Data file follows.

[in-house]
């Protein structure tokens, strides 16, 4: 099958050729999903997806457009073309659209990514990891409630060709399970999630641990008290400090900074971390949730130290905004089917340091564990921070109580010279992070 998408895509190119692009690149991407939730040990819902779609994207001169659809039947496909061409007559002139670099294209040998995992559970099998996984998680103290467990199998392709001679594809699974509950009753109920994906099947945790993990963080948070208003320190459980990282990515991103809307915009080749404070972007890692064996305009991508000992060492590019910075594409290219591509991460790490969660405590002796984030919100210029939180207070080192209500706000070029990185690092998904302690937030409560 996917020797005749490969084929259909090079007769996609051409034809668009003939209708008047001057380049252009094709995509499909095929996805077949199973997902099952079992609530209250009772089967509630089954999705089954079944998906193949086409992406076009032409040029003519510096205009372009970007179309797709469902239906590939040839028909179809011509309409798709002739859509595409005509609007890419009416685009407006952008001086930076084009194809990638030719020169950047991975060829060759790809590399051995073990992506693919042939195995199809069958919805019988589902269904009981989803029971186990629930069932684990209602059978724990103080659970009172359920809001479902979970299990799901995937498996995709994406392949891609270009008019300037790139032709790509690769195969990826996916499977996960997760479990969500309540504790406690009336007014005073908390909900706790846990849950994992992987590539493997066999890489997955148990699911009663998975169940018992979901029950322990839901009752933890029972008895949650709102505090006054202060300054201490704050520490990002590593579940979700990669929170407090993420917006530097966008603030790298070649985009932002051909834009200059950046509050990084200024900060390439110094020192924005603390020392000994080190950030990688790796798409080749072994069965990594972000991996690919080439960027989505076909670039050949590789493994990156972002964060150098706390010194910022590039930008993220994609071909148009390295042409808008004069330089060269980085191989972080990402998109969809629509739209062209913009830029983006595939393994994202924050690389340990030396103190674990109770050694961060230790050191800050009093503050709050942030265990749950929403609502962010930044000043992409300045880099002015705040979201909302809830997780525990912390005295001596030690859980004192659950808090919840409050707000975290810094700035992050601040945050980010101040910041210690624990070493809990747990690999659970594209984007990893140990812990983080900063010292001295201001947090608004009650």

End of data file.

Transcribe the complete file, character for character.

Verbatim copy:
[in-house]
């Protein structure tokens, strides 16, 4: 099958050729999903997806457009073309659209990514990891409630060709399970999630641990008290400090900074971390949730130290905004089917340091564990921070109580010279992070 998408895509190119692009690149991407939730040990819902779609994207001169659809039947496909061409007559002139670099294209040998995992559970099998996984998680103290467990199998392709001679594809699974509950009753109920994906099947945790993990963080948070208003320190459980990282990515991103809307915009080749404070972007890692064996305009991508000992060492590019910075594409290219591509991460790490969660405590002796984030919100210029939180207070080192209500706000070029990185690092998904302690937030409560 996917020797005749490969084929259909090079007769996609051409034809668009003939209708008047001057380049252009094709995509499909095929996805077949199973997902099952079992609530209250009772089967509630089954999705089954079944998906193949086409992406076009032409040029003519510096205009372009970007179309797709469902239906590939040839028909179809011509309409798709002739859509595409005509609007890419009416685009407006952008001086930076084009194809990638030719020169950047991975060829060759790809590399051995073990992506693919042939195995199809069958919805019988589902269904009981989803029971186990629930069932684990209602059978724990103080659970009172359920809001479902979970299990799901995937498996995709994406392949891609270009008019300037790139032709790509690769195969990826996916499977996960997760479990969500309540504790406690009336007014005073908390909900706790846990849950994992992987590539493997066999890489997955148990699911009663998975169940018992979901029950322990839901009752933890029972008895949650709102505090006054202060300054201490704050520490990002590593579940979700990669929170407090993420917006530097966008603030790298070649985009932002051909834009200059950046509050990084200024900060390439110094020192924005603390020392000994080190950030990688790796798409080749072994069965990594972000991996690919080439960027989505076909670039050949590789493994990156972002964060150098706390010194910022590039930008993220994609071909148009390295042409808008004069330089060269980085191989972080990402998109969809629509739209062209913009830029983006595939393994994202924050690389340990030396103190674990109770050694961060230790050191800050009093503050709050942030265990749950929403609502962010930044000043992409300045880099002015705040979201909302809830997780525990912390005295001596030690859980004192659950808090919840409050707000975290810094700035992050601040945050980010101040910041210690624990070493809990747990690999659970594209984007990893140990812990983080900063010292001295201001947090608004009650």